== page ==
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Call for UN to monitor the Thai border

Call for UN to monitor the Thai border

A fresh call for United Nations observers to be placed on the Thai-Cambodia

border to monitor trade and other links with the Khmer Rouge, has come from an

American NGO.

Oxfam America, in a report released last month, said that

ending Thai commercial and military collaboration with the KR was the best way

to bring peace to Cambodia.

It said the international community, despite

its $2.6 billion investment in the UNTAC peace operation in Cambodia, remained

guilty of "tacit acceptance" of a clandestine Thai-KR alliance.

Oxfam

America's report, entitled Cambodia: Still Waiting for Peace, singled out the

United States for scathing criticism for accepting Thai assurances that it does

not assist the KR.

It called for the US to demand independent

corroboration of such assurances, saying: "To fail to do so will mean either

that the US continues willingly to be 'taken for a fool', or that it is willing

to share responsibility for continued war in Cambodia."

The report said,

despite the US' close diplomatic and military links with Thailand, "the State

Department has done nothing in the face of Thailand undermining the largest and

most expensive international peacekeeping operation in history".

The

NGO's Asia Regional Manager, Michael Bedford, said Oxfam believed responsibility

for ensuring an end to any foreign support for the KR lay with the international

community as a whole

But countries such as the US should use their

influence to put pressure on Thailand.

Bedford said the placement of UN

monitors on the border - in line with a request from the Cambodian government

last year - would demonstrate a much-needed international commitment to cutting

outside support for the KR.

The government requested that 30 UN military

observers be placed on the border in May last year, after the KR had re-captured

Pailin.

The request, which came as a team of 20 UN military observers in

Phnom Penh were being phased out, was rejected by the UN Security

Council.

Benny Widyono, the UN Secretary-General's Representative in

Cambodia, said the Security Council agreed to only three observers remaining in

Phnom Penh. That was recently reduced to one observer.

Widyono said the

Cambodian government had not repeated its call for observers on the border, and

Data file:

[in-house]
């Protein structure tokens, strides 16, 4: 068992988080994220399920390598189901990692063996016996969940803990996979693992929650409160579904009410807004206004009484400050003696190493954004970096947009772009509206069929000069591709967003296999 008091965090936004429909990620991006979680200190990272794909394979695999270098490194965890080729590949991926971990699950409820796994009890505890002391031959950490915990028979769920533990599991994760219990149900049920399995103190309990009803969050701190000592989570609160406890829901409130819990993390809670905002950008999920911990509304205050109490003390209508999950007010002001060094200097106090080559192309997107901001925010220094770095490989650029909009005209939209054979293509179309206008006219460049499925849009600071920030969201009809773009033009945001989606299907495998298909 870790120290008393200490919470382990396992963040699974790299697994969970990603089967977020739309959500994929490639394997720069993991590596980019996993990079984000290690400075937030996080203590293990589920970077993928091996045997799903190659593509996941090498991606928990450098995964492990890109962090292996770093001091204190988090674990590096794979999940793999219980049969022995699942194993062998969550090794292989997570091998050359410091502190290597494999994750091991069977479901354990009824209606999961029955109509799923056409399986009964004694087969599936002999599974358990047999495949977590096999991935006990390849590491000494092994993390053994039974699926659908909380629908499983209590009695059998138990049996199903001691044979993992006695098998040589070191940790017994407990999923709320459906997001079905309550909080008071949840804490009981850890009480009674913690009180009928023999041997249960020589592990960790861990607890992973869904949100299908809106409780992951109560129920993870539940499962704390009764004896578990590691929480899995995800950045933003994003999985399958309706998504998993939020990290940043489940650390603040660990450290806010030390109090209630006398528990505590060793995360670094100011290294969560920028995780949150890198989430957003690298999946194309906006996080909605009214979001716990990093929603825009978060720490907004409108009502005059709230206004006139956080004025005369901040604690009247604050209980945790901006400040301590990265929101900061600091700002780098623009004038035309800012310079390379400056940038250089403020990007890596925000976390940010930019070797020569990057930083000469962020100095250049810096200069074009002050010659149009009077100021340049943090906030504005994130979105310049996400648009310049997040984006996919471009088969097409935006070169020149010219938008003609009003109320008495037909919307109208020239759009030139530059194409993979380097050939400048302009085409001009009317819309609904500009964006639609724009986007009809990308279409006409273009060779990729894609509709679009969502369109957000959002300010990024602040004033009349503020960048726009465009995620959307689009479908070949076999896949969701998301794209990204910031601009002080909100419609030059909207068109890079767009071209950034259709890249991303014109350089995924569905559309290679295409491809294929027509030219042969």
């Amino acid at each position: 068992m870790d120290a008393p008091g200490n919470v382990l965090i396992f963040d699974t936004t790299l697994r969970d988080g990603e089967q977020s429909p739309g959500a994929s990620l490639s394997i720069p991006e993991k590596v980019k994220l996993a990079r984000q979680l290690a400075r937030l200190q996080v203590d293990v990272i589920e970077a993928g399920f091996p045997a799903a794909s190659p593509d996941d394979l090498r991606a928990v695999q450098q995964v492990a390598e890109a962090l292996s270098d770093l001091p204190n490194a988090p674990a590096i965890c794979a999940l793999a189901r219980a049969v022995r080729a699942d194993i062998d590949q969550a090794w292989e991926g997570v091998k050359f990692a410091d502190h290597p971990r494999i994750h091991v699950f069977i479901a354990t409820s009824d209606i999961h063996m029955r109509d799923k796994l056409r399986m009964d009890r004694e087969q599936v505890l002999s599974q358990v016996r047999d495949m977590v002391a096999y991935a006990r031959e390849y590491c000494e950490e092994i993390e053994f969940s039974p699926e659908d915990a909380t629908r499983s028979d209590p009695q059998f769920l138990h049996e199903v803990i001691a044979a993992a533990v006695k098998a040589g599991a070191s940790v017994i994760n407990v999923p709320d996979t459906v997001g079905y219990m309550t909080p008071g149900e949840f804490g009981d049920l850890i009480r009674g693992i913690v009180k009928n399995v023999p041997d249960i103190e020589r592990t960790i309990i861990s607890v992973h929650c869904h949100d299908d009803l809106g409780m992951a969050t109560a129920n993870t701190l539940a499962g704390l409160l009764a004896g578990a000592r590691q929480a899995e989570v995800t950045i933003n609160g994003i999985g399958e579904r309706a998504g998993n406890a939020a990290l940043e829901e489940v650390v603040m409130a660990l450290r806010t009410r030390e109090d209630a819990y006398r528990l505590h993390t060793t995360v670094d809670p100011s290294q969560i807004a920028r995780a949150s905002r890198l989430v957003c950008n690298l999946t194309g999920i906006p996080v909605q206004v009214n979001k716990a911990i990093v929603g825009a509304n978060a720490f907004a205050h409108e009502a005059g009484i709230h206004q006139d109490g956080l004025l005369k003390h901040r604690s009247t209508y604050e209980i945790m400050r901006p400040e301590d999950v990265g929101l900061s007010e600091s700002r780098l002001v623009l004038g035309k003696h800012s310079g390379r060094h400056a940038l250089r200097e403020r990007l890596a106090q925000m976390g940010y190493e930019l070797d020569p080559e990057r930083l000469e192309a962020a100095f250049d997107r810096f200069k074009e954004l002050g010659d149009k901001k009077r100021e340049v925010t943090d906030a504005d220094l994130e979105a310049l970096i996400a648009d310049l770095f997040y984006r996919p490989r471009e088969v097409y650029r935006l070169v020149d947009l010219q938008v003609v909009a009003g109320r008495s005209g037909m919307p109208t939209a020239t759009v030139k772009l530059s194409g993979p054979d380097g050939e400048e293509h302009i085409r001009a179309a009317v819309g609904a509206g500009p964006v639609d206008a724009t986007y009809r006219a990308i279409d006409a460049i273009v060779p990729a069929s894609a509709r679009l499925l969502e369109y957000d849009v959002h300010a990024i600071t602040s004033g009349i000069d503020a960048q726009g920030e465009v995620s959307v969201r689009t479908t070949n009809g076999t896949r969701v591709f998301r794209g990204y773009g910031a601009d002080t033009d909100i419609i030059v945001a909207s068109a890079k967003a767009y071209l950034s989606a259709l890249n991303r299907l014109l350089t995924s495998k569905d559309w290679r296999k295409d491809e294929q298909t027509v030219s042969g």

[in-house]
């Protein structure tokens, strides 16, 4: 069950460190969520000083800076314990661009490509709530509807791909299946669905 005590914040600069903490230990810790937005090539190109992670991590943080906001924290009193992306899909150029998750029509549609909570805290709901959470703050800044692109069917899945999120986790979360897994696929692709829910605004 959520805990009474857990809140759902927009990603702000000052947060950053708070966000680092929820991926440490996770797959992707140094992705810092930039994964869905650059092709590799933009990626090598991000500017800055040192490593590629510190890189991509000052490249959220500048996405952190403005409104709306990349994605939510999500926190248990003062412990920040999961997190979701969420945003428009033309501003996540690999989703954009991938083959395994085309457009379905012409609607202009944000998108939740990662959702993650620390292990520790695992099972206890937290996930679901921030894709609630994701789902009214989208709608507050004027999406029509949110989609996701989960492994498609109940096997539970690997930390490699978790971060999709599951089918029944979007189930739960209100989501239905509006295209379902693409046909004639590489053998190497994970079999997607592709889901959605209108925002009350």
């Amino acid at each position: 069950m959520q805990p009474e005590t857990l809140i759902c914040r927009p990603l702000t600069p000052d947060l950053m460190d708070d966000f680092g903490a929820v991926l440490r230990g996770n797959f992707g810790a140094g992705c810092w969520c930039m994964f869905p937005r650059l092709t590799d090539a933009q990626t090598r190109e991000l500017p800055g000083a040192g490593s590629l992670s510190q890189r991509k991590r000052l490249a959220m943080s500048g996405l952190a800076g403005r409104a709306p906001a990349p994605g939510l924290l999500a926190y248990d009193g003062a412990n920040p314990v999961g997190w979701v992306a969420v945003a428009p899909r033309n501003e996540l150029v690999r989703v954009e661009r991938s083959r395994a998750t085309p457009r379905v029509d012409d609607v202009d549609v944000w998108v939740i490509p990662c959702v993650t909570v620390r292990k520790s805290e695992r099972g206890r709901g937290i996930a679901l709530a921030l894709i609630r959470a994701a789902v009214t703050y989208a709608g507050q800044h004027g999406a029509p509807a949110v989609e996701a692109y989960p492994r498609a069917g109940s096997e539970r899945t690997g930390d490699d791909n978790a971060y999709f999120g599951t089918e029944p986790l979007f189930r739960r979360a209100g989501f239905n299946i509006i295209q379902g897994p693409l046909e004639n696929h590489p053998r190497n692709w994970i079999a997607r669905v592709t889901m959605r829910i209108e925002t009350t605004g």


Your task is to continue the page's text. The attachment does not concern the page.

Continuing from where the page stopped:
had never filed an official UN complaint about Thai support for the

KR.

Oxfam America's report is essentially a compilation of information

from media reports on allegations of Thai complicity with the KR between 1991

and early 1995.

It concludes that there is an overwhelming public record

of evidence that "Khmer Rouge aggression is being funded through cross-border

trade with business interests in Thailand and this illegal support is

facilitated by the Thai military".

Oxfam America criticized a report by

the US secretary of state to Congress earlier this year on the issue, which

concluded that Thailand was moving to stem private and unofficial links with the

KR.

The Secretary's report - ordered by Congress following press reports

of ongoing Thai-KR collaboration - was presented in February as a classified

document, not for public release.

However, according to a declassified

one-page summary of its contents provided to Oxfam, the report said there was no

official Thai government or military contact with the KR.

However, some

Thai military officials still did business with the KR at "a diminished level",

while private cross-border trade continued.

"Unauthorized and occasional

shipments of rice, fuel, medicine and small consumer goods to KR-controlled

areas, much of which probably goes to civilians, still occur," the report

said.

"The Thai government has begun efforts to stop such contacts and

trade," it said.

It added that the logging and gem mining industries were

areas of significant Thai investment and the most important sources of revenue

for the KR, but made no mention of whether Thailand was making efforts to stop

them.

Oxfam America said the US report ignored "credible charges" against

Thailand made by Cambodian army officers, as well as the "uniform judgment of

informed international observers that Pol Pot's Khmer Rouge remain a threat to

Cambodia's peace and development only because of Thailand".

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